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Senior Conservative Women MPs Call For "Zero Tolerance Policy" After Chris Pincher Allegations

Senior Conservative Women MPs Call For 'Zero Tolerance Policy' After Chris Pincher Allegations
4 min read

Two senior Tory women MPs have written to the Chief Whip calling for a "zero tolerance" policy when it comes to those accused of sexual misconduct.

Karen Bradley and Caroline Nokes, who both chair Commons Select Committees, said they were "deeply concerned" about standards being upheld in Parliament as they suggested ex-deputy chief whip Chris Pincher be booted out of the party if the allegations against him are true.

Their letter will add further pressure on Prime Minister Boris Johnson to remove the whip from Chris Pincher, following allegations made in The Sun that he groped two men at London's Carlton Club, and that several Conservative MPs complained to the whips' office about his behaviour.

In a letter to the Conservative Chief Whip, Chris Heaton Harris, they wrote: "We write as the only two Conservative female Select Committee Chairs, and as senior Parliamentarians deeply concerned that standards of behaviour are upheld across the House.

"Recent incidents have demonstrated an inconsistent and unclear approach by the Party to instances of sexual misconduct. The Party, and by extension, the Government are at risk of serious reputational damage by the current approach.

"We urge you to act swiftly to introduce a code of conduct for all Conservative Members of Parliament which is clear in terms of the expectations of behaviour and which can be applied in a fair, independent manner so as to avoid any suspicion of bias."

The pair also called for the whip to be removed from any MP who was facing an investigation into sexual misconduct claims, saying that they should also be told to stay away from Parliament during any investigation.

"In the meantime we ask that you employ a policy of zero tolerance on these issues and to ensure a thorough investigation is carried out in each and every case.

"Once an investigation has been completed, a decision should be taken about returning the whip, but in the meantime, anyone subject to such an investigation should not be allowed to sit as a Conservative MP and represent the party in any capacity," they added.

"We understand the need for discretion where an allegation is being investigated by the police but would ask that you properly police your request for those involved in such investigations to stay away from Parliament, including not using the proxy votes in Party votes."

Johnson was not aware of “specific allegations” against Pincher before he was appointed back in February, Downing Street has said.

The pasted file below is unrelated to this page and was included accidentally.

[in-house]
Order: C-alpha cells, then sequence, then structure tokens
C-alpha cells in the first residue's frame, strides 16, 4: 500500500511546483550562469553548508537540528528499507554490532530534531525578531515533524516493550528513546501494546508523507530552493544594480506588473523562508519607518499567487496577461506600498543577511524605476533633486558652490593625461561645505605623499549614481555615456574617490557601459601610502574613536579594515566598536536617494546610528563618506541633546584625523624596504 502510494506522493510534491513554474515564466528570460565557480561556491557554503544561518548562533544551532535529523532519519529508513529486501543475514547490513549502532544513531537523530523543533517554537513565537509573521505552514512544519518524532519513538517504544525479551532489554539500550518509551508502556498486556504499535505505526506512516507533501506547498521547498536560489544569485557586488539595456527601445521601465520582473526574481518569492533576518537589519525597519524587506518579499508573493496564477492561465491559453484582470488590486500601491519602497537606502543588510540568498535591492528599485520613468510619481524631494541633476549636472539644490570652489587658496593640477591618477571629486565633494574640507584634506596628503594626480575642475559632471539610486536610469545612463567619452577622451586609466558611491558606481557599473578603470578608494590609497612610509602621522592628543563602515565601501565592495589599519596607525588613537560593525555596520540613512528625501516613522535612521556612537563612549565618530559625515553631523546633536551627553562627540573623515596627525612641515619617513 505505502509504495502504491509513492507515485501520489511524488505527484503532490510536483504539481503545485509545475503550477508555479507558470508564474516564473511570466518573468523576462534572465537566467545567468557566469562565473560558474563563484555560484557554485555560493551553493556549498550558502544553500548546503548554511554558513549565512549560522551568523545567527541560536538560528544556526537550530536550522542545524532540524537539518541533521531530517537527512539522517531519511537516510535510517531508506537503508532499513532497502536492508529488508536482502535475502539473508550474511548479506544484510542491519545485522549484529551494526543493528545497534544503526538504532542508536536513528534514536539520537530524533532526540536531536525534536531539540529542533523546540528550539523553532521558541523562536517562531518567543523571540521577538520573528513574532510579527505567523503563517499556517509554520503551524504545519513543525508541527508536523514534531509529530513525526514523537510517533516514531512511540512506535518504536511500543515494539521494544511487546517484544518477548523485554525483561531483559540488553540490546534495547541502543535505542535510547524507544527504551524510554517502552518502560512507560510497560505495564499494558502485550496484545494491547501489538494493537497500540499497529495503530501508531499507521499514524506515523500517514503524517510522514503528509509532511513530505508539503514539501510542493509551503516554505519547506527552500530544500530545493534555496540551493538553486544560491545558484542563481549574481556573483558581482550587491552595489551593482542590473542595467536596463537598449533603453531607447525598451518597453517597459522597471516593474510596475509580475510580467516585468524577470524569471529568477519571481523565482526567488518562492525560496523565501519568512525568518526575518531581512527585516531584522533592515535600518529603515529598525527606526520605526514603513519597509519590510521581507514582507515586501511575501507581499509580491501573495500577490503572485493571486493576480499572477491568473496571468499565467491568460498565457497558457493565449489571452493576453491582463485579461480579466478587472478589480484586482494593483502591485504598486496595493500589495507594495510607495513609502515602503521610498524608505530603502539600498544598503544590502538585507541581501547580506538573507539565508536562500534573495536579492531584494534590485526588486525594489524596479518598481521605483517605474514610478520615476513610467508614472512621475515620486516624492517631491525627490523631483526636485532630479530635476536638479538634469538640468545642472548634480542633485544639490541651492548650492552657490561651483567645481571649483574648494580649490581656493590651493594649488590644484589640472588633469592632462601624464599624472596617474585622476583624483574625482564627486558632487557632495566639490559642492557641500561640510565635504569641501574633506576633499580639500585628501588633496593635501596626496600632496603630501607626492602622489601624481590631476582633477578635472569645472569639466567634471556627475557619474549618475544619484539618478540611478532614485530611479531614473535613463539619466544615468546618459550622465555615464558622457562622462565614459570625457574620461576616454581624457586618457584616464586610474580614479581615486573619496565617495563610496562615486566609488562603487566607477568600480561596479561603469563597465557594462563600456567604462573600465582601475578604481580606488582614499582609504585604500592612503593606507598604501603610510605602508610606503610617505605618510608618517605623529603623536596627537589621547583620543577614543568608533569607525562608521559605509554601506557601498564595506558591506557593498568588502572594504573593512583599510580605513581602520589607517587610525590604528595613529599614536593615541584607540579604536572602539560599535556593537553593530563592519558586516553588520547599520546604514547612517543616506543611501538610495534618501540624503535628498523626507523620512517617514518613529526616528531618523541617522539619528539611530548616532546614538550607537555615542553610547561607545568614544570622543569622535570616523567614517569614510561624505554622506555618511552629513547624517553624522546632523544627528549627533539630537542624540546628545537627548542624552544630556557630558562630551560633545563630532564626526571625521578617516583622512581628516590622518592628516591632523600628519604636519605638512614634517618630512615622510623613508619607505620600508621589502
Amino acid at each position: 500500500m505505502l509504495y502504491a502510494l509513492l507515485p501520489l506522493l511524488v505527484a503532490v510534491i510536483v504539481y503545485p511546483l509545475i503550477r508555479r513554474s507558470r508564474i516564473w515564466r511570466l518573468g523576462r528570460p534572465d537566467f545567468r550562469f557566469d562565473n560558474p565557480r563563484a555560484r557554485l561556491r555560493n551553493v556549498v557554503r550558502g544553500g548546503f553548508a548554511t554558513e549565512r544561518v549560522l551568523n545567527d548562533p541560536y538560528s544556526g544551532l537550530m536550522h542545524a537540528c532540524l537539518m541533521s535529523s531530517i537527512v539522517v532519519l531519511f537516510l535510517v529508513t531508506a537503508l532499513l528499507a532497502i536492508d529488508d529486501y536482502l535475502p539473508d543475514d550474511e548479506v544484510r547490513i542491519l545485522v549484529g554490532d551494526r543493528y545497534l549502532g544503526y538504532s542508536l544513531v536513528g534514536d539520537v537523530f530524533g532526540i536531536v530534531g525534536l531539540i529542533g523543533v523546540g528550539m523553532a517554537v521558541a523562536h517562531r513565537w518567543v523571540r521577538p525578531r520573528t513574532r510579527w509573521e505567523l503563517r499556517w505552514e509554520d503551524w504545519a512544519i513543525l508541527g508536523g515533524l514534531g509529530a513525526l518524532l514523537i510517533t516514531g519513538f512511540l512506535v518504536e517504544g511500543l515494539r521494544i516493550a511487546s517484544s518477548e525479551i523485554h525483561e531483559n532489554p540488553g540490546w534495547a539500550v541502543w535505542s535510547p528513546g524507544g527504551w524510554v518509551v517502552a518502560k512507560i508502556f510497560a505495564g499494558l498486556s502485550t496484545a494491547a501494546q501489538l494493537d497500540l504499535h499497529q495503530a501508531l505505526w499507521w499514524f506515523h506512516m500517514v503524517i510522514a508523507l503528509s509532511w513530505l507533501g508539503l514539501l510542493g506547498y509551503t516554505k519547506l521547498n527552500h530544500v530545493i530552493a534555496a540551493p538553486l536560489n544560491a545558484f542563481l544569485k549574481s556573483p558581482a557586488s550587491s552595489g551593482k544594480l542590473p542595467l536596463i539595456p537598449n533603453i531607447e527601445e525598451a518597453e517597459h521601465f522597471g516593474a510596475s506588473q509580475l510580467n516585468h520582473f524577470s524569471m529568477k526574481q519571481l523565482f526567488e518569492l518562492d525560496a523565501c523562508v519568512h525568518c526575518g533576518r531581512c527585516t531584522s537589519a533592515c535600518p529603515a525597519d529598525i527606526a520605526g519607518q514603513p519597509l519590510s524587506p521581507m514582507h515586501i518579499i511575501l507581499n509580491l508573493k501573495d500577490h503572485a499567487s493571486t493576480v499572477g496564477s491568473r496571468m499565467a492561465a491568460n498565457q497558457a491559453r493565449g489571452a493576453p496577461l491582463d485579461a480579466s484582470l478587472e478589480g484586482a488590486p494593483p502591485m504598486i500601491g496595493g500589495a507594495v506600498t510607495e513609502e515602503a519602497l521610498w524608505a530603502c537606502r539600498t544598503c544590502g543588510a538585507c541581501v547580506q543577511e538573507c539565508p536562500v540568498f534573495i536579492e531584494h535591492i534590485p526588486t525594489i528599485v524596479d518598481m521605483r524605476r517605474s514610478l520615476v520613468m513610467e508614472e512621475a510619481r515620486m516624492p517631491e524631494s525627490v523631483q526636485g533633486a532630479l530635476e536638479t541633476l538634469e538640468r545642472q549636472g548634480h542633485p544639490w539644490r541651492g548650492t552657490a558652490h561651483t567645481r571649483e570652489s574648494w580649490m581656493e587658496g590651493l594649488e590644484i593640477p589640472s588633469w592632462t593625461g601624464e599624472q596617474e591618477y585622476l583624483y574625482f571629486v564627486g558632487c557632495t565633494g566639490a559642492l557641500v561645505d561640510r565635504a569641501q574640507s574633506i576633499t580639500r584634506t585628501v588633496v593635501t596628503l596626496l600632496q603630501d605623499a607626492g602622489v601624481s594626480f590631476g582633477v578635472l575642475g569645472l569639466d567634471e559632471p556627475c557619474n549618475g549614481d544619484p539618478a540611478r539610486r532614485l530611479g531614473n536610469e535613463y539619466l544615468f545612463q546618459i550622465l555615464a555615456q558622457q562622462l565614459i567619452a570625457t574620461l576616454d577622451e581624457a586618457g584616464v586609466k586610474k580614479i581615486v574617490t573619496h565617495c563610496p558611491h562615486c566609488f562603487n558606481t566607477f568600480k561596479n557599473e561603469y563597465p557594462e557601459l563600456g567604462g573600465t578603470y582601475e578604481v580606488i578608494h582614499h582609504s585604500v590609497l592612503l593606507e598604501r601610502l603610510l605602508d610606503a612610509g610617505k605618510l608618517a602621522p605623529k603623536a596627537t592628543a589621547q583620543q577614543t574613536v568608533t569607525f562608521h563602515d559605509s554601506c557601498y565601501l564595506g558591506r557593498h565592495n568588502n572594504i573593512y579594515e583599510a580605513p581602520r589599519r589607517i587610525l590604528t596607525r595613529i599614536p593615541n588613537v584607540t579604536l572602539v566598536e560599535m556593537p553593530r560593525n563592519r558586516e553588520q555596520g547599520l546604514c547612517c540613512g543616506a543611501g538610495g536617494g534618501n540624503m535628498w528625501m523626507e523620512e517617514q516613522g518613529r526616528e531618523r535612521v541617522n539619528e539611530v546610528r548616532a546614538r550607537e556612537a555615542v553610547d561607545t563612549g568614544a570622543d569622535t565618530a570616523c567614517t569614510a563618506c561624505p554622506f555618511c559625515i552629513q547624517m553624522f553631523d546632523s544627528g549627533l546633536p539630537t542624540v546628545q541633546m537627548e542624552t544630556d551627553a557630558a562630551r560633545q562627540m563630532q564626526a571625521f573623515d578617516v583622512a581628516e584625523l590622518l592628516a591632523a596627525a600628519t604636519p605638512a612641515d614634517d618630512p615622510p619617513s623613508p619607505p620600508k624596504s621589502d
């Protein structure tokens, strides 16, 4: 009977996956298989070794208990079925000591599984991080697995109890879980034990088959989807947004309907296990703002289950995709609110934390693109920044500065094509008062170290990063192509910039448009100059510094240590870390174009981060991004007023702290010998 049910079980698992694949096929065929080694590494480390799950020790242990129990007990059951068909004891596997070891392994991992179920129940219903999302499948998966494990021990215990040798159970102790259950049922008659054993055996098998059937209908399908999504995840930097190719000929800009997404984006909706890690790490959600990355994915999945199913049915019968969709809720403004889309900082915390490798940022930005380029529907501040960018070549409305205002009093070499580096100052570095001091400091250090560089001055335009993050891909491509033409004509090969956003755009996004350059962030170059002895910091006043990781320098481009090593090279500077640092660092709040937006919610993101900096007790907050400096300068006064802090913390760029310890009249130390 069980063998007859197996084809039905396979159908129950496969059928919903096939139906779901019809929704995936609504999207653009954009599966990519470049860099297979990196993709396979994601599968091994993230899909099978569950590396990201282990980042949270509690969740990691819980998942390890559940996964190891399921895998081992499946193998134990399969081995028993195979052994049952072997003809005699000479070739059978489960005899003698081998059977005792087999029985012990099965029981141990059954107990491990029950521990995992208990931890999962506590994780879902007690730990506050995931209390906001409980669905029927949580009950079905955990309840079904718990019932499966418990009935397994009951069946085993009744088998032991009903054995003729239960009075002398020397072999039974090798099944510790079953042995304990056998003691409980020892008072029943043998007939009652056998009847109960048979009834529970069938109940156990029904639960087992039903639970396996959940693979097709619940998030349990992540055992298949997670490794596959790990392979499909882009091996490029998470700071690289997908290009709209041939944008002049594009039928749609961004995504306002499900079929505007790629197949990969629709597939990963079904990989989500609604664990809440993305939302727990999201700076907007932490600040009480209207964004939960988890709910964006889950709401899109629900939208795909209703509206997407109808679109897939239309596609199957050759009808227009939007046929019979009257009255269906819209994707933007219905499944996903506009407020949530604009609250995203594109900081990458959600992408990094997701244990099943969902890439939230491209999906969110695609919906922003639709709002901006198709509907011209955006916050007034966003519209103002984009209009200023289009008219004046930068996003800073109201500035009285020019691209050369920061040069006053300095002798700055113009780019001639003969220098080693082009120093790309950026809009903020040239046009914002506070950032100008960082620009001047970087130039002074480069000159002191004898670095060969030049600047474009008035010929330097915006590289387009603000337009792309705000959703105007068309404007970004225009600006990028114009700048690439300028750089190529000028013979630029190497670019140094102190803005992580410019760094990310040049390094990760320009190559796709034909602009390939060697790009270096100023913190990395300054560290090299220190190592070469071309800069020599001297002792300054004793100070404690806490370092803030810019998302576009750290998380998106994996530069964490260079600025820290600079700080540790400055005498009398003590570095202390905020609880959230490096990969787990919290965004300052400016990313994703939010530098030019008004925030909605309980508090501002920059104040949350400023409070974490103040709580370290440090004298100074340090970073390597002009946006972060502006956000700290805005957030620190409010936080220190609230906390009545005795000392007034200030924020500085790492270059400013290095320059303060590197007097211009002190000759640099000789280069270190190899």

"I'm not aware of the Prime Minister being aware before any appointment,” the PM’s deputy spokesperson said.

"You'll be aware of the process that ministerial appointments go through and in the absence of any formal complaints, it was not appropriate to stop an appointment on the basis of unsubstantiated allegations."

They added that ministerial appointments are vetted by the Cabinet Office propriety and ethics team.

Downing Street has suggested Johnson considers the matter closed.

A spokesperson for the PM said Pincher is "no longer a minister”, adding: "He's resigned that position so I'm not aware of any sort of government investigation."

Pressed on whether the former deputy Chief Whip is under any form of probe, they said: "He's withdrawn his position as a minister, so I would have to point you to my political colleagues in terms of any sort of party investigations."

The spokesperson also said he "wouldn't agree with" the characterisation that Johnson does not take sexual assault claims seriously.

”The Prime Minister does think he's done the right thing in resigning and has accepted that resignation,” they added.

Pincher and the PM are understood to have "exchanged messages”, but Number 10 refused to give details of the "private" exchange, and although Pincher has written a letter Johnson is not expected to reciprocate.

The comments come after other Tory MPs called for tougher action while an investigation takes place, while Labour's Ellie Reeves said the party should not be allowed to "sweep this under the carpet".

"He still has the Conservative whip and I really hope that the Conservative Party aren't just going to sweep this under the carpet," she told Times Radio.

“It is clear that this is very serious... and actually, is really part of a pattern that we're seeing in the Conservative Party where it seems to be one scandal after another at the moment.”

In a resignation letter to the Prime Minister, Pincher said: “Last night I drank far too much. I’ve embarrassed myself and other people which is the last thing I want to do and for that I apologise to you and to those concerned.

“I think the right thing to do in the circumstances is for me to resign as deputy chief whip. I owe it to you and the people I’ve caused upset to, to do this.”

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